Time to stretch out the lawn chairs, lie back and enjoy the once-a-year celestial show known as the Perseid meteor shower.
The Perseids, the dusty debris of Comet Swift-Tuttle, whisk through our upper atmosphere every August. They aren't the only meteor shower on the calendar, but "the Perseids are the good ones," says meteorite expert Bill Cooke of NASA's Marshall Space Flight Center in Huntsville, Ala.
The shower appears to emanate from the constellation Perseus, which is relatively easy to find in the northeast after dark, just below the familiar "lazy 'W' " that is Cassiopeia.
The bad news is that the peak for shooting stars will come in daylight Monday afternoon for North American observers. Still, it should be a pretty good show Sunday and Monday nights, says Bob Naeye, editor-in-chief of Sky and Telescope magazine. The good news is the shower coincides with a new moon, meaning it will be darker, thus maximizing your chances of seeing a lot of meteors.
And, of course, it all depends on the weather.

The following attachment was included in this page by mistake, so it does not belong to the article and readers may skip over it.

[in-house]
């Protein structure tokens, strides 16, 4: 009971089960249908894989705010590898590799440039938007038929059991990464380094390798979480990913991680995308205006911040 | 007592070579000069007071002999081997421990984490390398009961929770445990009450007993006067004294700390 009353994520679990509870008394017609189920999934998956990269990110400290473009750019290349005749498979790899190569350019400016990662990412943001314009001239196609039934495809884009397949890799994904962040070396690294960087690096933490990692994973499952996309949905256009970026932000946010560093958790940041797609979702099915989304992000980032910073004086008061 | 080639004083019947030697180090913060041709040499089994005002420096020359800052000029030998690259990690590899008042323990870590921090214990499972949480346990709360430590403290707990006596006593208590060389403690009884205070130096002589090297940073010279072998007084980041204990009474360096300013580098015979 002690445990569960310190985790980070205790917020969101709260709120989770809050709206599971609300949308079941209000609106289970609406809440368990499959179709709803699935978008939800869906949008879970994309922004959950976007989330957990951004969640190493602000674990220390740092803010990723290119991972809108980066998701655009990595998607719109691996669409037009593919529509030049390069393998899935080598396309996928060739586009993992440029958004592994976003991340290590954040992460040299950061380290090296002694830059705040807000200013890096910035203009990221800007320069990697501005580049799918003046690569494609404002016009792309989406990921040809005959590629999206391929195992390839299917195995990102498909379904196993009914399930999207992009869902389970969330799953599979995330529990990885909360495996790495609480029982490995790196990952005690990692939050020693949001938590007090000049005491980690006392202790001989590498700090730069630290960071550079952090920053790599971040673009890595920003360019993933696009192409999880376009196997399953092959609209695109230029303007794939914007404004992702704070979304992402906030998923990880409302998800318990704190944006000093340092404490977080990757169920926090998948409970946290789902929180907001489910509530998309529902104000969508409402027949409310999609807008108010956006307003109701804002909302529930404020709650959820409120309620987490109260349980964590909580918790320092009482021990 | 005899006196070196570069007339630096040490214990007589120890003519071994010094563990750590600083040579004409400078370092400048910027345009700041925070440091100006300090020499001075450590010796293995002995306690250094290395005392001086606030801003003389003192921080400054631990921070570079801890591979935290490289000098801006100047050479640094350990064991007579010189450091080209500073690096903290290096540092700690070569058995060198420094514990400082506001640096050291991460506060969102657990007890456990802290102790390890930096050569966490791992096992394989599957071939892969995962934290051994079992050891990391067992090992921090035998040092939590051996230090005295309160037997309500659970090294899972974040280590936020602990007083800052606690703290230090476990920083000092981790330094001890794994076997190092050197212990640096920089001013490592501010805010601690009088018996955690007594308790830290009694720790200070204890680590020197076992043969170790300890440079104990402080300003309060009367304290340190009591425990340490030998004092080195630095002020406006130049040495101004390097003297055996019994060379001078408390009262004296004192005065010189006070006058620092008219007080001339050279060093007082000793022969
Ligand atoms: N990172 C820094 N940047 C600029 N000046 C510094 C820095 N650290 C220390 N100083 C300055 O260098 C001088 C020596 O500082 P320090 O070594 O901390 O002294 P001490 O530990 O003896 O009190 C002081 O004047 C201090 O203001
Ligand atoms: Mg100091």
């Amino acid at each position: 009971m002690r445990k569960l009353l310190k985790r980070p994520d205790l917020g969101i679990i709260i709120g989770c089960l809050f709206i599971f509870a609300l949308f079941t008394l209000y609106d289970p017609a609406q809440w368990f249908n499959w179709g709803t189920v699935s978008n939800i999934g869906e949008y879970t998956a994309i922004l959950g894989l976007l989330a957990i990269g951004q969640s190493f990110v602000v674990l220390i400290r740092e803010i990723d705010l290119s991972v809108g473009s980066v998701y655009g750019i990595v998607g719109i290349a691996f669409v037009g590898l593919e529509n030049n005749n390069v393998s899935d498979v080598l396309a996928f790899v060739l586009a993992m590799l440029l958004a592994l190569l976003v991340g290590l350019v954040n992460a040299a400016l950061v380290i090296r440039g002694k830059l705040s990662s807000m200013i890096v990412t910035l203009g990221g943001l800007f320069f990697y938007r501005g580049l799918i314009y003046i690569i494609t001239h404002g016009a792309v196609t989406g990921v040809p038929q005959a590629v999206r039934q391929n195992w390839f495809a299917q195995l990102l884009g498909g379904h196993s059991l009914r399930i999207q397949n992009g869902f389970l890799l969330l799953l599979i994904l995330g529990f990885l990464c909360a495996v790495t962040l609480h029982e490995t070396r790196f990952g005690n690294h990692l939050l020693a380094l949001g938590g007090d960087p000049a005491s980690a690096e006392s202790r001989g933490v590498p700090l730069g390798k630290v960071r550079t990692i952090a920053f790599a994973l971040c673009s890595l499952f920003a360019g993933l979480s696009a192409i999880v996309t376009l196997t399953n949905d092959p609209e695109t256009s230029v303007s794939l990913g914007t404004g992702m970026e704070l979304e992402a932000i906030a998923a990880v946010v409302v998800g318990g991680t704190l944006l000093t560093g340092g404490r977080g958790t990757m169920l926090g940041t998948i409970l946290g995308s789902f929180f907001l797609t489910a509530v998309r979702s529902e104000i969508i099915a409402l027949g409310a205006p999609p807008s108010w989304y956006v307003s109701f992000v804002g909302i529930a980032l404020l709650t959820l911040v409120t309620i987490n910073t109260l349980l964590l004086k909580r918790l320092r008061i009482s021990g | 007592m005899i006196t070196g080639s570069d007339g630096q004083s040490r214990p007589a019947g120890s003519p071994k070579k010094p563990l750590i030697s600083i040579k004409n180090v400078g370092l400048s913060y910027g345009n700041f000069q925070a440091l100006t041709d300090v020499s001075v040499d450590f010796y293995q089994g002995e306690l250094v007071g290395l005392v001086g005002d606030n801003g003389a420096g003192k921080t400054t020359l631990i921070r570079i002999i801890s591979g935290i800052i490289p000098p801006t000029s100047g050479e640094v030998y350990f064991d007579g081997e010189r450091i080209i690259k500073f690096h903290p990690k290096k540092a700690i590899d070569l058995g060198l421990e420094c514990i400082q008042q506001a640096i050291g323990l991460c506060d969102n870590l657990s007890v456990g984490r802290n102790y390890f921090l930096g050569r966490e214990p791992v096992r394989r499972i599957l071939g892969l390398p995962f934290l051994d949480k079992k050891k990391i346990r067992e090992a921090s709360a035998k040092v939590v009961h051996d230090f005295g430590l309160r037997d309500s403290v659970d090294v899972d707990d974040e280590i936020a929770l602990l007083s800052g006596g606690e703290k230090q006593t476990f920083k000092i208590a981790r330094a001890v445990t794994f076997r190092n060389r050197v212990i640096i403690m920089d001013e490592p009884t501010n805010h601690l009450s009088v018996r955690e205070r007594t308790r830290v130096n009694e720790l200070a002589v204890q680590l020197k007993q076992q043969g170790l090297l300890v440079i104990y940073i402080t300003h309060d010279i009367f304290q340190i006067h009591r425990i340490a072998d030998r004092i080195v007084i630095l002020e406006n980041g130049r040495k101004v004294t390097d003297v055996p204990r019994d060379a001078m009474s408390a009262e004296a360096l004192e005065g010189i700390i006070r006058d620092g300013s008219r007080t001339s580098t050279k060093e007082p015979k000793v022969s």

Assuming you've got a clear night to view, Sky and Telescope recommends:
" ... find a spot with an open sky view and no late-night lights nearby. Bundle up warmly, lie back on a ground pad or reclining lawn chair, and watch the stars. ...
"Be patient, and give your eyes plenty of time to adapt to the darkness. The direction to watch is not necessarily toward Perseus but wherever your sky is darkest, probably straight up."
According to Space.com, Swift-Tuttle, the comet that spawns the Perseid meteors, was discovered in 1862 and takes about 130 years to complete one (highly elliptical) orbit of the sun. The comet Temple-Tuttle is responsible for the less-spectacular Leonid shower of November.